Terrorism and radicalization rank high on the political agenda of the European Union.
The Dutch EU-Presidency hosted a high-level international conference on fighting ISIS
in the beginning of January 2016, underlining the importance of a joint EU-approach
towards foreign fighters and other terrorism-related topics. The question however
remains what exactly the role of the European Union could and should be in dealing
with the multi-facetted phenomenon of radicalization and terrorism.
There is a multitude of players within the EU fighting terrorism. They all do so with their own
mandate, priorities, powers, tasks and roles. The common thread is that the mandates of the
various European organisations, agencies or institutions that fight terrorism, as well as those of
the European Counter Terrorism Coordinator, are of a supportive nature. They are there to
support member states in their fight against terrorism.
This quote is part of a letter of the Dutch government send to Parliament after the terrorist
attacks on Paris of 13 November 2015. In this letter, the government explains the role of
European institutions in the fight against terrorism which has become some kind of ritual
after serious terrorist attacks within the European Union. The same holds for raising the
question whether or not the European Union should do more, have more powers, more
responsibilities, more money, more instruments, et cetera. This reaction to attacks like the
ones in Paris is understandable. Terrorism is a cross-national if not truly global phenomenon
that does not stop at the external border of the EU let alone at the borders between EU
member states as a number of recent attacks have clearly shown. This requires cross-border
cooperation and the European Union is the logical political entity that can help foster such
cooperation. At the same time, there is a risk in calling upon the EU to deal with the current
terrorist threat. Quite often, calls upon ‘Brussels’ to do more are based on the idea that the EU
would be in a better position to deal with terrorism than individual member states and that the
Europeanization’ of the fight against terrorism would lead to more effective counterterrorism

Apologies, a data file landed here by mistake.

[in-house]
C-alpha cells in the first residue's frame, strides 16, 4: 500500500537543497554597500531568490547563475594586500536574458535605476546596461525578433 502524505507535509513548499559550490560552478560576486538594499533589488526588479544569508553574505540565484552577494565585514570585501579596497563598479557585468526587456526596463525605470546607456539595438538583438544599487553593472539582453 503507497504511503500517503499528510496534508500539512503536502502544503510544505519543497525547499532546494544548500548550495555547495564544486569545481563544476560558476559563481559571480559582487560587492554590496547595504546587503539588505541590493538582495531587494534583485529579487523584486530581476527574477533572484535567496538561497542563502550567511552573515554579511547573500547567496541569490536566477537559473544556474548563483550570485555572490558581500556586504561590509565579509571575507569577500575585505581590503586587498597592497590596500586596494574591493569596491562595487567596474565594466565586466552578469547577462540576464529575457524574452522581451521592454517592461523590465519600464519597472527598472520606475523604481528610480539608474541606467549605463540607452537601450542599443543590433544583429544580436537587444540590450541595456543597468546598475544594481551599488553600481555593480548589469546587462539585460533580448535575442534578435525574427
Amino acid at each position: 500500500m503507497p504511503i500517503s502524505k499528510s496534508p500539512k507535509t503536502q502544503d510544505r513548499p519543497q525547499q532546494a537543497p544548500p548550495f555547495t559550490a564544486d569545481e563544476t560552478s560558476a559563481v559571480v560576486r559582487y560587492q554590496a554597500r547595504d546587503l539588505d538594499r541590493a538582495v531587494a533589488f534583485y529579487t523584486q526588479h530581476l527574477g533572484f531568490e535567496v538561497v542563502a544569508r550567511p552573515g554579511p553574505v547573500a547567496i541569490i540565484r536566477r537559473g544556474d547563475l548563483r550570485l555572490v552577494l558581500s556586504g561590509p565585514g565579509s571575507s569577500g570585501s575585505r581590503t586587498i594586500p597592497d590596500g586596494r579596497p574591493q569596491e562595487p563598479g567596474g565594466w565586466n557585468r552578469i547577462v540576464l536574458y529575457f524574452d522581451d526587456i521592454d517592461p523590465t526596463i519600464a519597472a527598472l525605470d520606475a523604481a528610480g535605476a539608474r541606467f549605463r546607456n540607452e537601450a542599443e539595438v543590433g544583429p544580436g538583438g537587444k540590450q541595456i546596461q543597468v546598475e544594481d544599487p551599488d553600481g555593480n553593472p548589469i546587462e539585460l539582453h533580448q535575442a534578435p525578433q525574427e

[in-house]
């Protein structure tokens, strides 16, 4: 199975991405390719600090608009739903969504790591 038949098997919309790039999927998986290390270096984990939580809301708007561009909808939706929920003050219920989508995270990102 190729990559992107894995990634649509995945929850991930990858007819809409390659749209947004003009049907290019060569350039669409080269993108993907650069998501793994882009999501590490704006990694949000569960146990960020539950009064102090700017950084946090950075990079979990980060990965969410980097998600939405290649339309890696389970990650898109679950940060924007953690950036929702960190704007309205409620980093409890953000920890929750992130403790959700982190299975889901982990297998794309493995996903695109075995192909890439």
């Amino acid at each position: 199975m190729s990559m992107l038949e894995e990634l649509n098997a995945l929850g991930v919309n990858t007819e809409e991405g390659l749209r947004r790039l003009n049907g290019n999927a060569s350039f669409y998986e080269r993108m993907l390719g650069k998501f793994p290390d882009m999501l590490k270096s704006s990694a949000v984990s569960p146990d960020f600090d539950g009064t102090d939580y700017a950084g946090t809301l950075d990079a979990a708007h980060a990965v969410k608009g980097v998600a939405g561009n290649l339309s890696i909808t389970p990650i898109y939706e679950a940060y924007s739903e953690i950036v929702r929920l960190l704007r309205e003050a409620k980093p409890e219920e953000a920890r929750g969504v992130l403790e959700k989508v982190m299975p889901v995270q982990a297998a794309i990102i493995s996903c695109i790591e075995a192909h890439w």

policies. This assumption is not based on any evidence. In fact, it seems highly unlikely that a
Europeanization’ of counterterrorism will make Europeans more safe from terrorism.
Against this backdrop, the Dutch government would do well to remain firm to its own
analysis that various European institutions and the EU are there “to support member states in
their fight against terrorism” during its chairmanship of the EU. Hence, its main task in the
domain of counterterrorism will be to manage expectations regarding the role of ‘Europe’ or a
Europeanizationof CT policies. To that end, it should list what types of counterterrorism
policies fit best at what level and explain that the EU’s main contribution to the fight against
terrorism is in facilitating initiatives that help institutions and practitioners at the national and
local level. Moreover, the Dutch EU Chairmanship should encounter new European plans and
ideas with caution and focus on making better use of existing European structures and
institutions that have been developed in the past 15 years, and on improving the
implementation of current policies and initiatives. Sometimes, indeed less is more. At the
same time, the Dutch Chairmanship should stress the fact that EU member states differ in the
way they deal with terrorism and the fact that not all EU member states face the same terrorist
threat or at the same level. This means a one-size-fits-all-approach is out of the question. It
also means that the Dutch Chairmanship will be confronted with the difficult task to manage a
Europa à la carte approach.
In this chapter we will focus on five factors that explain the need for a pragmatic, modest and
tailor-made approach to counterterrorism at the European level. These factors are: the
dynamics of intelligence and security services; the relationship between these services and
law enforcement; the convergence of internal and external security; the fragmentation of
counterterrorism policies; and the diversity of the terrorist threat in Europe and the different
national contexts. These factors are not new; they reflect long-standing contradictions and
deficiencies in the EU counterterrorist approach partly related to the undetermined ‘end-state
of the European project and partly related to the political sensitivity of security policies. They
however also reflect the tension between the administrative-political logic and dynamics of
the European Union and the ‘logic of practicality’ of security professionals.